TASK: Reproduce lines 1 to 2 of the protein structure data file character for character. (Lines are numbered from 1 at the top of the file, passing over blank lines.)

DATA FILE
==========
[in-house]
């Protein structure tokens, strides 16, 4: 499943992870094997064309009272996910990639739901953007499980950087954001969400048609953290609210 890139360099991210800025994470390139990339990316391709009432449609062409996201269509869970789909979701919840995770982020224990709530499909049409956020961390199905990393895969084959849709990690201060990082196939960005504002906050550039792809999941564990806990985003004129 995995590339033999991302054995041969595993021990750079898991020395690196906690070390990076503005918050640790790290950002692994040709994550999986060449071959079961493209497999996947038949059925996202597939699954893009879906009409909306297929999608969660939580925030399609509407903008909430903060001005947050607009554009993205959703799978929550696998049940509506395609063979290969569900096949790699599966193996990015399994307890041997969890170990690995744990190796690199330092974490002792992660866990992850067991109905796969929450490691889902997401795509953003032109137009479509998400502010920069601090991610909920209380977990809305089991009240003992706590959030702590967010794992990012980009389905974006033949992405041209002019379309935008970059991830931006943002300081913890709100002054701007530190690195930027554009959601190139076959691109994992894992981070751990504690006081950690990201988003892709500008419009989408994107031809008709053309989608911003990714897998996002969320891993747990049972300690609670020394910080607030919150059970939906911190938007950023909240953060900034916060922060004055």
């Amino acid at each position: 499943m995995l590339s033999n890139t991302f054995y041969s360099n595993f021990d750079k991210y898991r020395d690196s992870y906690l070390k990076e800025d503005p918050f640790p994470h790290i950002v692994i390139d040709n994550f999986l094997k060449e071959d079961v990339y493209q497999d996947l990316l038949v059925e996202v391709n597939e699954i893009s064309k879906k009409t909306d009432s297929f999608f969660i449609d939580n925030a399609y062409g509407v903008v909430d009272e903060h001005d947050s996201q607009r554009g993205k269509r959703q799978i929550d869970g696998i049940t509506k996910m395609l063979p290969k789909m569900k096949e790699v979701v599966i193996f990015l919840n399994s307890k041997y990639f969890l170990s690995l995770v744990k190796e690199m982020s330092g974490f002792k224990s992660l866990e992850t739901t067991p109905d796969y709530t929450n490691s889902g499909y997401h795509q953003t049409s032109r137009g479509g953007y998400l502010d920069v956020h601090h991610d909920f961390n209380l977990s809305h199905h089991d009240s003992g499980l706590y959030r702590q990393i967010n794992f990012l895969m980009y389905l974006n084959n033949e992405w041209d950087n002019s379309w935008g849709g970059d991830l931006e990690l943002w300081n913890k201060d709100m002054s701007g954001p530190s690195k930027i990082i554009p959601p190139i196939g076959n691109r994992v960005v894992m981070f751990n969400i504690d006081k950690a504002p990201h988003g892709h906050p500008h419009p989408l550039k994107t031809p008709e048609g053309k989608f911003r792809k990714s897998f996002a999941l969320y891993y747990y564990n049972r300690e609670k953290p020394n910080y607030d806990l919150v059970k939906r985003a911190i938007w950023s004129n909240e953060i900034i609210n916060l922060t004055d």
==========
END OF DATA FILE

[in-house]
């Protein structure tokens, strides 16, 4: 499943992870094997064309009272996910990639739901953007499980950087954001969400048609953290609210 890139360099991210800025994470390139990339990316391709009432449609062409996201269509869970789909979701919840995770982020224990709530499909049409956020961390199905990393895969084959849709990690201060990082196939960005504002906050550039792809999941564990806990985003004129 995995590339033999991302054995041969595993021990750079898991020395690196906690070390990076503005918050640790790290950002692994040709994550999986060449071959079961493209497999996947038949059925996202597939699954893009879906009409909306297929999608969660939580925030399609509407903008909430903060001005947050607009554009993205959703799978929550696998049940509506395609063979290969569900096949790699599966193996990015399994307890041997969890170990690995744990190796690199330092974490002792992660866990992850067991109905796969929450490691889902997401795509953003032109137009479509998400502010920069601090991610909920209380977990809305089991009240003992706590959030702590967010794992990012980009389905974006033949992405041209002019379309935008970059991830931006943002300081913890709100002054701007530190690195930027554009959601190139076959691109994992894992981070751990504690006081950690990201988003892709500008419009989408994107031809008709053309989608911003990714897998996002969320891993747990049972300690609670020394910080607030919150059970939906911190938007950023909240953060900034916060922060004055």